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U.S. Population Growth Slowing, Fertility Rate Declining
by Leigh Ann Woodruff, May 20, 2012
Declining fertility rates are one of the factors driving a decline in U.S. population growth, according to a Population Reference Bureau (PRB) analysis of U.S. Census Bureau data. Lower immigration levels and population aging are additional factors in declining population growth.
According to the analysis, from 2010 to 2011, the U.S. population grew 0.7 percent after averaging 0.9 percent each year from 2000 to 2010.
"There's two parts of this," says Mark Mather, PRB associate vice president for Domestic Programs. "There's the declining fertility rate, which is the number of births per woman, and there's the declining total number of births, which is a different issue and sometimes caused by other factors, including trends in immigration. If there's fewer people living in the United States who are of reproductive age, then that can also contribute to a decline in the number of births just because there's fewer potential parents."
The analysis found:
- Drop in immigration. Between 2010 and 2011, net migration was estimated at around 700,000, down from 1.4 million per year in 2000 and 2001.
- Aging population.Between 2010 and 2011, the number of children declined by 190,000, while the number of elderly increased by 917,000. Also down is growth in the number of working-age adults, including those in prime childbearing ages.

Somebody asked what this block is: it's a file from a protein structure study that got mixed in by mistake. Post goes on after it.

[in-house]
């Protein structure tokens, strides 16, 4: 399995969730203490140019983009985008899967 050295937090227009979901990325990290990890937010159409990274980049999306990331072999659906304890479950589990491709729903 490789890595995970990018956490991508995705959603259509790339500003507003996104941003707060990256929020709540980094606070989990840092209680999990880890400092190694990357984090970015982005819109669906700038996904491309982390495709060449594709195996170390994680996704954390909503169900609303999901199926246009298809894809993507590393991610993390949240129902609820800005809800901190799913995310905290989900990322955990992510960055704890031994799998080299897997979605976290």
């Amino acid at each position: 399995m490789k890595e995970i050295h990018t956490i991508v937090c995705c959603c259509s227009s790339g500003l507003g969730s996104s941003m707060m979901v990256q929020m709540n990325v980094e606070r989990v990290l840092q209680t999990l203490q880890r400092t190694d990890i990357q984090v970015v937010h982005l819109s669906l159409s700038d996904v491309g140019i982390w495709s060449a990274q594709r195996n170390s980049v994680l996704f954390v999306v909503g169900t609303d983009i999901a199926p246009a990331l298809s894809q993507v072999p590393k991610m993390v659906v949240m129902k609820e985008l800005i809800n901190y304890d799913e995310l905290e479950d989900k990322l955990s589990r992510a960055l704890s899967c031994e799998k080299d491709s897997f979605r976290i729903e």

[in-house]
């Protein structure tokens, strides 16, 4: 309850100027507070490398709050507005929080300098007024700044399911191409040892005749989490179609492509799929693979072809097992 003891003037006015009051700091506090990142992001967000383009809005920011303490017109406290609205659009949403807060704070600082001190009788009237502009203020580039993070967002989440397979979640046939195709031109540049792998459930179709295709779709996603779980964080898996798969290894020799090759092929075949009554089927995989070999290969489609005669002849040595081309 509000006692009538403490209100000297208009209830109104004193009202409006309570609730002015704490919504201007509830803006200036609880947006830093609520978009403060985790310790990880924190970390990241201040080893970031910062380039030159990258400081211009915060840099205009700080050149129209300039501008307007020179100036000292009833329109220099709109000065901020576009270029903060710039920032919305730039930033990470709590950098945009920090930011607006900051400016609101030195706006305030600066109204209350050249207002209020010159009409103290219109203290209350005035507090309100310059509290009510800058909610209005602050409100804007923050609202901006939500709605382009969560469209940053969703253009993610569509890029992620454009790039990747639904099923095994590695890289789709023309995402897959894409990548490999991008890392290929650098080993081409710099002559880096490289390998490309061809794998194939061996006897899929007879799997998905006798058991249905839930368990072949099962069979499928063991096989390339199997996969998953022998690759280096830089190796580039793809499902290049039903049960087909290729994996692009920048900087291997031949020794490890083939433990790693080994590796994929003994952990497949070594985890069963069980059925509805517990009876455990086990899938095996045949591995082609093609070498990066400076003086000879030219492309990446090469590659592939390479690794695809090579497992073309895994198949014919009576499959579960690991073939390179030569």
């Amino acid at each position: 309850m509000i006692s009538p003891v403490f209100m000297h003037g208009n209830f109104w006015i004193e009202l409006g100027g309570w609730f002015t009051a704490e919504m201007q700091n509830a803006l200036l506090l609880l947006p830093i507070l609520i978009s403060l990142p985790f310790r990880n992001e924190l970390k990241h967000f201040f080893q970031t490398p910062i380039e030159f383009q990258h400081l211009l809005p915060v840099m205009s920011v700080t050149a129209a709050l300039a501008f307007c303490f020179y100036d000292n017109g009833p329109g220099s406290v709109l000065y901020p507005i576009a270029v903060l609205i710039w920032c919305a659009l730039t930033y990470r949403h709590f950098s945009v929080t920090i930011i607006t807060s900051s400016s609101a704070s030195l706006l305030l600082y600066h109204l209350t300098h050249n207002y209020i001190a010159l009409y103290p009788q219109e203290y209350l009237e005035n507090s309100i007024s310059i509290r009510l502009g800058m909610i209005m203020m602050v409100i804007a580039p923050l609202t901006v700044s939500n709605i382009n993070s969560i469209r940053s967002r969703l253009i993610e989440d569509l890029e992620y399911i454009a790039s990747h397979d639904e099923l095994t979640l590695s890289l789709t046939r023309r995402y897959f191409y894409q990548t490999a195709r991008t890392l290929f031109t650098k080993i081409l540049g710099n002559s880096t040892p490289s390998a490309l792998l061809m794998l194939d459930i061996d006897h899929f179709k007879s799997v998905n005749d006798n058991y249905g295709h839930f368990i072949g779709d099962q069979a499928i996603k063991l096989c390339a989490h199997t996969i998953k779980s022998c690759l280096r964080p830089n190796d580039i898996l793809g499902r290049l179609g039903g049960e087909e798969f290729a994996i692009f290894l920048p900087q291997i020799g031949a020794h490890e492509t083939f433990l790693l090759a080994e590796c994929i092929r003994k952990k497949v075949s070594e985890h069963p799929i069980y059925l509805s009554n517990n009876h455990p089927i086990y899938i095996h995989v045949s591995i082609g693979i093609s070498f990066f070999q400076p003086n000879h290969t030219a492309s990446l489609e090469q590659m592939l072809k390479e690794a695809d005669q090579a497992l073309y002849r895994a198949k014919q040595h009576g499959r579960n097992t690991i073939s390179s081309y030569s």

- Declining fertility rates. There were an estimated 4 million births between 2010 and 2011, down from 4.2 million at the recent peak of U.S. population growth between 2005 and 2006. Replacement level fertility, or the number of births that the population has to have for parents to replace themselves with their kids, is a total fertility rate (TFR) of 2.1 kids per family. The TFR "has hovered right around 2.1 for some time, dropping to a low of around 1.7 in the early 1970s, but it rebounded a bit in the 80s and 90s and 2000s," Mather says. "And now it looks like we're down to around 1.9 in 2010, 2011."
Mather says declining fertility rates are being attributed mostly the economic downturn. "If you look historically at trends in fertility in the United States during the depression, for example, or during the early 1970s when the economy goes south, we've seen these declines in the past and so in terms of the actual fertility rates, we think that's linked to people just being more uncertain about their economic futures. We suspect it's a conscious choice to delay childbearing because of economic circumstances. "
While the United States could start to resemble countries in Europe with aging populations and declining fertility, Mather says demographers aren't too concerned about this latest shift in U.S. demographics. "I don't think that anyone is particularly worried about this," he says. "In and of itself, it doesn't have any major implications.
"The United States is still growing at a fairly rapid pace," he continues. "Even though the fertility rate is dropping, we have this relatively young population, and there's a lot of young people having kids. The U.S. is still going to keep growing — the population isn't predicted to actually fall for decades. This is [just] potentially putting us on a different demographic path for the next generation, for our kids and grandchildren. It could change the way the United States looks in the future.